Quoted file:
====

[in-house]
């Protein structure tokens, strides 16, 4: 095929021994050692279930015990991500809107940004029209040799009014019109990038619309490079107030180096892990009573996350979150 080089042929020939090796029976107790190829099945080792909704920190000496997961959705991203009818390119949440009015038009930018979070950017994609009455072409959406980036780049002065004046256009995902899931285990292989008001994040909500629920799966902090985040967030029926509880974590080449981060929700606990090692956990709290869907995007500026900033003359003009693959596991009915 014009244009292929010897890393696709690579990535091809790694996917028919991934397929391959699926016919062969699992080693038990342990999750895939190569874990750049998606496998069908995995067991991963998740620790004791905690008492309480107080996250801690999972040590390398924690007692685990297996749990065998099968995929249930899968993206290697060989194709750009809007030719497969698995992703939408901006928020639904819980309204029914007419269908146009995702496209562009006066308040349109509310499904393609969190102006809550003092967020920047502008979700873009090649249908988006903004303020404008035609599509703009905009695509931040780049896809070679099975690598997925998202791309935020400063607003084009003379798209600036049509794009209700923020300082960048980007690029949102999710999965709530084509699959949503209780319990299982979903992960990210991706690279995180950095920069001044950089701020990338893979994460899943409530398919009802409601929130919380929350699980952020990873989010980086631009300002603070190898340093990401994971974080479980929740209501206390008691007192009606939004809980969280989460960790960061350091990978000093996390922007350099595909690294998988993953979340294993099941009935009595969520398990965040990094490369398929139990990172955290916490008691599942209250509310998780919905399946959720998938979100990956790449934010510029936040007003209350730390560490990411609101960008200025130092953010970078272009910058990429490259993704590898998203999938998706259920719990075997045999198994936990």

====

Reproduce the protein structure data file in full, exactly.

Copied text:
[in-house]
């Protein structure tokens, strides 16, 4: 095929021994050692279930015990991500809107940004029209040799009014019109990038619309490079107030180096892990009573996350979150 080089042929020939090796029976107790190829099945080792909704920190000496997961959705991203009818390119949440009015038009930018979070950017994609009455072409959406980036780049002065004046256009995902899931285990292989008001994040909500629920799966902090985040967030029926509880974590080449981060929700606990090692956990709290869907995007500026900033003359003009693959596991009915 014009244009292929010897890393696709690579990535091809790694996917028919991934397929391959699926016919062969699992080693038990342990999750895939190569874990750049998606496998069908995995067991991963998740620790004791905690008492309480107080996250801690999972040590390398924690007692685990297996749990065998099968995929249930899968993206290697060989194709750009809007030719497969698995992703939408901006928020639904819980309204029914007419269908146009995702496209562009006066308040349109509310499904393609969190102006809550003092967020920047502008979700873009090649249908988006903004303020404008035609599509703009905009695509931040780049896809070679099975690598997925998202791309935020400063607003084009003379798209600036049509794009209700923020300082960048980007690029949102999710999965709530084509699959949503209780319990299982979903992960990210991706690279995180950095920069001044950089701020990338893979994460899943409530398919009802409601929130919380929350699980952020990873989010980086631009300002603070190898340093990401994971974080479980929740209501206390008691007192009606939004809980969280989460960790960061350091990978000093996390922007350099595909690294998988993953979340294993099941009935009595969520398990965040990094490369398929139990990172955290916490008691599942209250509310998780919905399946959720998938979100990956790449934010510029936040007003209350730390560490990411609101960008200025130092953010970078272009910058990429490259993704590898998203999938998706259920719990075997045999198994936990």